Bibliophile Stuart Kells reflects on sounds and silence through the history of libraries.
‘Shhhhhh!’ says the phantom librarian in Ghostbusters. ‘Shhhh!’ says the Quaker librarian in The Philadelphia Story. In the Doctor Who episode, ‘Silence in the Library’, the Doctor is trapped in the greatest library in the universe: a deserted, planet-sized bibliotheque, in whose quiet shadows lurk tiny flesh-eating monsters.
In history as in fiction, silence has been central to the concept of the library. During Europe’s Middle Ages, monks in monastic scriptoria worked in an atmosphere of holy observance, painstakingly copying and decorating parchment manuscripts. (In the 12th Century, the general chapter of the Cistercians directed that the order’s monks must be as silent in the scriptorium as they would in the cloister.) The first private libraries of the Renaissance continued the tradition of tranquillity. They were sanctuaries, to which the head of the household could retreat and read his favourite books. Niccolò Machiavelli’s personal study-cum-library was a proto man-cave in which he could shed his workday clothes, forget the world, luxuriate in solitude and ‘enter the antique courts of the ancients.’
'Pyjama parties, Harry Potter nights, speed-dating. Ringing phones, rattling bags, crunching food.'
In the 17th Century, when visitors called on Welsh bibliophile Sir William Boothby, he wished they would hurry up and leave him in peace. When they did, he rejoiced. ‘My company is gone, so that now I hope to enjoy my selfe and books againe, which are the true pleasures of my life, all else is but vanity and noyse.’
Public libraries, too, maintained the tradition of silence. In 1726, King Charles VI declared Vienna’s great Hofbibliothek open to all visitors – all except ‘idiots, servants, idlers, chatterboxes and casual strollers’. In the same century, a 15-year-old boy, one Samuel Wilton of Christ’s Hospital vocational school, sought permission to use the British Museum Reading Room. The Trustees considered the matter, decided Sam was too much of a risk, and set an age limit.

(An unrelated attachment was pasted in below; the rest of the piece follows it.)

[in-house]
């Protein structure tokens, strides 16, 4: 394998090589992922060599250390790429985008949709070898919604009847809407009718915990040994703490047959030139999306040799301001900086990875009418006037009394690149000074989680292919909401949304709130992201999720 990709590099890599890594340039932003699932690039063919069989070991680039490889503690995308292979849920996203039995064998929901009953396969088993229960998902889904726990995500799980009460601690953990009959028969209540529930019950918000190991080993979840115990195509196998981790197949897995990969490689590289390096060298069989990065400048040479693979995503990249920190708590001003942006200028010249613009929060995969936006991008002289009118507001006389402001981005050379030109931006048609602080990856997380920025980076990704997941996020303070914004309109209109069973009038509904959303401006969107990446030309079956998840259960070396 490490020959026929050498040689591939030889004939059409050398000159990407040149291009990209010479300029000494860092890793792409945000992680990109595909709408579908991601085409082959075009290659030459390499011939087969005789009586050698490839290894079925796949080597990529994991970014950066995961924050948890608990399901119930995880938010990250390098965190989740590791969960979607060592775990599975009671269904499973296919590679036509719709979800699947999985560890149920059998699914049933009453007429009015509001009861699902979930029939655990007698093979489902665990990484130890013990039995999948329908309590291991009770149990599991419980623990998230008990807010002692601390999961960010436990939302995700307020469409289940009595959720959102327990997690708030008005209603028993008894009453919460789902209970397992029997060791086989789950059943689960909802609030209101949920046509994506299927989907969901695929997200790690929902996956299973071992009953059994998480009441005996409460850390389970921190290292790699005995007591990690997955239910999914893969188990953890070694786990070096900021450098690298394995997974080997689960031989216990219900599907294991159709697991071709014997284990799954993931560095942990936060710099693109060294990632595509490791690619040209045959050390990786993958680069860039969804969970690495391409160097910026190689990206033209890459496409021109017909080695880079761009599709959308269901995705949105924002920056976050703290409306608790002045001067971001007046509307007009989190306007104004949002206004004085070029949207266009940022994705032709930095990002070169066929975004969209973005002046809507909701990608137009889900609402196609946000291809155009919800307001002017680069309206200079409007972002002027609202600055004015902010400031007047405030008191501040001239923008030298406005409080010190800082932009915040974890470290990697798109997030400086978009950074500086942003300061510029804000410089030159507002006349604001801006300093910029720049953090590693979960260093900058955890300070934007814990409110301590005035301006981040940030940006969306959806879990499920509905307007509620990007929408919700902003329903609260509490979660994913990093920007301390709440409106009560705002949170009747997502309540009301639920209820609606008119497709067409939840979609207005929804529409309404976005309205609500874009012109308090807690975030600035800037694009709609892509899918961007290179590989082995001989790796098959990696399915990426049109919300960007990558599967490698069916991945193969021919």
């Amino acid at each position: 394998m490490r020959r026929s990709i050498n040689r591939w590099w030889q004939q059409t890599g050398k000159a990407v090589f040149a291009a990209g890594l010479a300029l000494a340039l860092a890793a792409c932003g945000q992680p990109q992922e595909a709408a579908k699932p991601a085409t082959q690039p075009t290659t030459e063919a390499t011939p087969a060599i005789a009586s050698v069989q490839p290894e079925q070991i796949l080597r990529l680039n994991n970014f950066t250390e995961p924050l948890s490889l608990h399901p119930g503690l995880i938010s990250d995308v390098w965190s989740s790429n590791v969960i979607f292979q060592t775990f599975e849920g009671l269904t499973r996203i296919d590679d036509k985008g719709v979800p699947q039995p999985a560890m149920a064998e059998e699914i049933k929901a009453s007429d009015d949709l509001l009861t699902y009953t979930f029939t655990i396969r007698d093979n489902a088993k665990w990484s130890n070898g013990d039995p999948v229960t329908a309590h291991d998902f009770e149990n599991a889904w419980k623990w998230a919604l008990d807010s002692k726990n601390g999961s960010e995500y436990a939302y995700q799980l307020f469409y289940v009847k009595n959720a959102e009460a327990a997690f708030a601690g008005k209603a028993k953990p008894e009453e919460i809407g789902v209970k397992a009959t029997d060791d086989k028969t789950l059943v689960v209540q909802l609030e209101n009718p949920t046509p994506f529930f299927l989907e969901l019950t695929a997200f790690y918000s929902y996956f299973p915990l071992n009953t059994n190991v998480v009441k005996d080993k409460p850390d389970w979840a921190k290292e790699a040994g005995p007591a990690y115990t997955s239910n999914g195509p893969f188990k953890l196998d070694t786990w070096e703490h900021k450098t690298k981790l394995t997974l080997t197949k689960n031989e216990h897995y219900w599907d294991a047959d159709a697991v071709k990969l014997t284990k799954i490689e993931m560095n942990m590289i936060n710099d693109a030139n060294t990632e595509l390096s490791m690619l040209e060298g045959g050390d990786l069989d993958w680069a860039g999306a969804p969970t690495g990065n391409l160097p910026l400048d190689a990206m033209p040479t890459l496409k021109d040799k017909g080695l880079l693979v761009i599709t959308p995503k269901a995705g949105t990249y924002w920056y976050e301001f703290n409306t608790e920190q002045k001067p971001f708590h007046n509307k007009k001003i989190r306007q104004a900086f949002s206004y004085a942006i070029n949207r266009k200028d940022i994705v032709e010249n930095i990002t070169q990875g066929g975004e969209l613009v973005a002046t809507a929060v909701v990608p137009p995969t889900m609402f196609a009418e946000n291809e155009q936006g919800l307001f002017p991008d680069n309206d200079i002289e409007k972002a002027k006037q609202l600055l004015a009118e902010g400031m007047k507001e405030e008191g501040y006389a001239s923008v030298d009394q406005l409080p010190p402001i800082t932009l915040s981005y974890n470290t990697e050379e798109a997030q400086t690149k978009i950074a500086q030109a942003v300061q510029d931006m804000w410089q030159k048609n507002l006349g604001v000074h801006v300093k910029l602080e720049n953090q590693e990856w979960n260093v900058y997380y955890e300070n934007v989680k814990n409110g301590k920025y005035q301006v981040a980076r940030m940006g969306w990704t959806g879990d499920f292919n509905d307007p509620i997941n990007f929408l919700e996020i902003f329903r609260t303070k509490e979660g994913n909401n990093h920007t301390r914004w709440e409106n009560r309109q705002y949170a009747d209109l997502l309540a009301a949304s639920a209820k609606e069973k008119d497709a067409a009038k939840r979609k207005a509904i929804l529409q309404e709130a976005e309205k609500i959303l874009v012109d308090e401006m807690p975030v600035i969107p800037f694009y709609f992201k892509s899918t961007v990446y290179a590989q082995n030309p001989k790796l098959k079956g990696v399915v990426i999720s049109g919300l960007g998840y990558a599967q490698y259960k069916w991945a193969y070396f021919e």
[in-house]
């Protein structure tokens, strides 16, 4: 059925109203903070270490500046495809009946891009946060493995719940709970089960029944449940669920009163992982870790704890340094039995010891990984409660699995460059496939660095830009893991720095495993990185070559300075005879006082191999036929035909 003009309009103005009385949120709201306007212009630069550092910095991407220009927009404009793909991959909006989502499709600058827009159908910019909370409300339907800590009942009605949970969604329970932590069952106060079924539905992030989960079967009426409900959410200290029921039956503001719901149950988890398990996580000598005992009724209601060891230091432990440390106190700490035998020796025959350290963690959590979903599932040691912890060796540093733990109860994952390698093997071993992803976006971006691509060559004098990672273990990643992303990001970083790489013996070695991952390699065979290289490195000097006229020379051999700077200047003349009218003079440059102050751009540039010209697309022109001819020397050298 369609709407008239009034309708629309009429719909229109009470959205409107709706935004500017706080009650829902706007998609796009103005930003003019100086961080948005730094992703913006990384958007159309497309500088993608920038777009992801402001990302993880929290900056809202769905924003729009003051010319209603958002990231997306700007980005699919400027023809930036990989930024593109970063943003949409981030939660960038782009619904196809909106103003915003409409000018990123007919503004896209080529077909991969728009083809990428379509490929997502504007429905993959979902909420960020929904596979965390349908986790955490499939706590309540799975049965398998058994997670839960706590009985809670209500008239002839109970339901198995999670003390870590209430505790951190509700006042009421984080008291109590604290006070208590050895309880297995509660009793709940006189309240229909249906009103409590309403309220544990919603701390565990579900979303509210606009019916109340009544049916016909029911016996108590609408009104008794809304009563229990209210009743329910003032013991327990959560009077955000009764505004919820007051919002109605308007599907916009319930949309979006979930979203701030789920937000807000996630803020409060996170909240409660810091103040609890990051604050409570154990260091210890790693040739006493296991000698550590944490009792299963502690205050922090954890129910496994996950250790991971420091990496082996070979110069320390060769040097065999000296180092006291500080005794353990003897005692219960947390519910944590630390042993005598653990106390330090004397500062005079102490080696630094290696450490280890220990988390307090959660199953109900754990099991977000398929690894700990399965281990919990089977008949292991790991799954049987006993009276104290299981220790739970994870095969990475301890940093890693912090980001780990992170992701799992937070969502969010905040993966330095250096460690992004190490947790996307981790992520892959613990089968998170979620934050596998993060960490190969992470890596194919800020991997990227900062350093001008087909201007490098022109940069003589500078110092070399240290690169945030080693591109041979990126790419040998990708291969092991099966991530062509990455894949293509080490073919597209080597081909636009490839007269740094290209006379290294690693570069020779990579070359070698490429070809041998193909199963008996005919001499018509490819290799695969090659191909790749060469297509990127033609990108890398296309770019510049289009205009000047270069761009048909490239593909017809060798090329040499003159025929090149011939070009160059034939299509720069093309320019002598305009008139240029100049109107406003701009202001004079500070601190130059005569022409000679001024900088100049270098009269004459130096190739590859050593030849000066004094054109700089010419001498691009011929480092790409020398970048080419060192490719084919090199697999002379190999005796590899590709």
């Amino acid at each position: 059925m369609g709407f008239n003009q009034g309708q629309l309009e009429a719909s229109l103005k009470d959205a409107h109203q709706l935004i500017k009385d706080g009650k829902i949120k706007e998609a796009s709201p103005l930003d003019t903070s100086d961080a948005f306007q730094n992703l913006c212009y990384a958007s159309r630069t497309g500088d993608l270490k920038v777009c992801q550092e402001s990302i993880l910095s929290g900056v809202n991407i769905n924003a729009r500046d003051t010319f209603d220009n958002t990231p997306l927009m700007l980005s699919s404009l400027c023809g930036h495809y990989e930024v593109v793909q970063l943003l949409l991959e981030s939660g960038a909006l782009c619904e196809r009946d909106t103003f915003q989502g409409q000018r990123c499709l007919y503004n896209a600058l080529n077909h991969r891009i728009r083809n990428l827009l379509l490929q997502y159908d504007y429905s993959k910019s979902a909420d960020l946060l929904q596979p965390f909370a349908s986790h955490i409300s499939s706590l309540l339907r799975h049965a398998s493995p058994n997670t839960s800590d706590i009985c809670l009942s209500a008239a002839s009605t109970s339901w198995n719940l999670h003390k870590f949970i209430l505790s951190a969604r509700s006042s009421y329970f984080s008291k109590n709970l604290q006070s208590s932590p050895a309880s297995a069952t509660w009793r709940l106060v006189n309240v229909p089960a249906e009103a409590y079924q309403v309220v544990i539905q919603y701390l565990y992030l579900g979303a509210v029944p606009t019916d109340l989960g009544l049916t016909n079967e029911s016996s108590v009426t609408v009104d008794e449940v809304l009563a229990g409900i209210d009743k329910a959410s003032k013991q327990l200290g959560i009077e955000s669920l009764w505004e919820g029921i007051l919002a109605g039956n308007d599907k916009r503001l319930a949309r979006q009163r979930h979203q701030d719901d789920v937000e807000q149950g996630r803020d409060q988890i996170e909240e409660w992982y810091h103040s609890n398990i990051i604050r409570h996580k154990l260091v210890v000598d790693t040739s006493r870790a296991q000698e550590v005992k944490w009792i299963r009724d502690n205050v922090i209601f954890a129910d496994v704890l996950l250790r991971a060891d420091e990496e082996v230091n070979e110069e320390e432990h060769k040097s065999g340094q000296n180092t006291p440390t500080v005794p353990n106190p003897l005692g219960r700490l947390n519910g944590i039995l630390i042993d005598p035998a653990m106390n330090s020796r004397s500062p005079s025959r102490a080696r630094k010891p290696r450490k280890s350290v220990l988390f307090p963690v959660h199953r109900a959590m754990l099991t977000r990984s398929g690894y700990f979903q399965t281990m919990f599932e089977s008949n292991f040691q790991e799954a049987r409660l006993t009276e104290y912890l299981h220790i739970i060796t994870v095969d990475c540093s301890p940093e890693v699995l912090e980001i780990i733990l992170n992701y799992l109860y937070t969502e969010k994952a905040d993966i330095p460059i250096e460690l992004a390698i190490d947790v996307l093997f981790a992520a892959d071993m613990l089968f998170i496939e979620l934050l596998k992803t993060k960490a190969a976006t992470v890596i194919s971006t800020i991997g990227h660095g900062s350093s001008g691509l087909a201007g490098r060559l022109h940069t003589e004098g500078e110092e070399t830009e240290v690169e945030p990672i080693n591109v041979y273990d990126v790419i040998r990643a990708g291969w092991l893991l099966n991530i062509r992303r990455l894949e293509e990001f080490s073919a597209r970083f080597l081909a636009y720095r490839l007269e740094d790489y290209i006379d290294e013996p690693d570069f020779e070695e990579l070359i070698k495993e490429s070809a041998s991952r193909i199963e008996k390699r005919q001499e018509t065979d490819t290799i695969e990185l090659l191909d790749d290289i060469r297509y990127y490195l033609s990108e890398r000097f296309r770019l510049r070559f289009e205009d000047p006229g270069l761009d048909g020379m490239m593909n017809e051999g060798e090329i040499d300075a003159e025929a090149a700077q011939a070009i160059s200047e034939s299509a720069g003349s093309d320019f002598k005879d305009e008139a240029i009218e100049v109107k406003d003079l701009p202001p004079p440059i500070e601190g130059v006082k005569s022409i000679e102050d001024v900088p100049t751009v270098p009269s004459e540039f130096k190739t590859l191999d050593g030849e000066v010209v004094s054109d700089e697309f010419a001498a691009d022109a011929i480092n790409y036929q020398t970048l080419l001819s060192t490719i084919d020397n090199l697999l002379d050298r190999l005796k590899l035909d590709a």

The British Museum’s Reading Room is, of course, famously a hallowed place for silent, intellectual pursuit. The poet Thomas Gray spent many hours within its walls and raved about its ‘stillness and solitude’. Charles Dickens, Charles Darwin, Thomas Carlyle, Virginia Woolf, Mahatma Gandhi and Karl Marx were among the authors, scholars and readers who savoured that same stillness and solitude in subsequent centuries.
Today, however, as any visitor to a public library well knows, the atmosphere is somewhat different. Libraries now strive for a different vibe. Pyjama parties, Harry Potter nights, speed-dating. Ringing phones, rattling bags, crunching food. Baby time, story time, rhyme time, games time, dance time, bounce time, drum time. In the battle for library access, the casual strollers and chatterboxes have won out.
Students of librarianship are now taught to relish the noise. In becoming community hubs and multi-service institutions, modern public libraries have embraced the idea that talking about books – and engaging with other people about books and much more besides – is a valid mode of library use. There is less policing and much less shushing. The ‘No Talking’ signs have come down.
Some library users, though, have not yet fully adjusted to the new normal. Confronted with a proliferation of event spaces and coffee shops and family rooms and children’s zones, people complain there aren’t enough spaces for, you know, reading.
In 2016, the historical-fiction author Tracey Chevalier described her method of working. In the British Library she would lock her phone away, pull out her notebook or manuscript, ‘and sit in the concentrated silence’ surrounded by other focused readers and researchers. ‘There is nothing so galvanising as being around other people already in the zone.’
In the same library, writer and critic Olivia Laing observed visitors ‘tutting over ringtones, coughs, sneezes, fidgets, heavy-breathers and the rising prices in the cafe (a tip: if you’re really desperate for a cheap Kit Kat, there’s an old-school vending machine hidden away at the back of the Cotton collection on the top floor).’ The novelist Joanna Briscoe has admitted to scowling at people for talking and, worse still, sniffing: ‘sniffers drive me mad. Sometimes I just want to pass them a tissue.’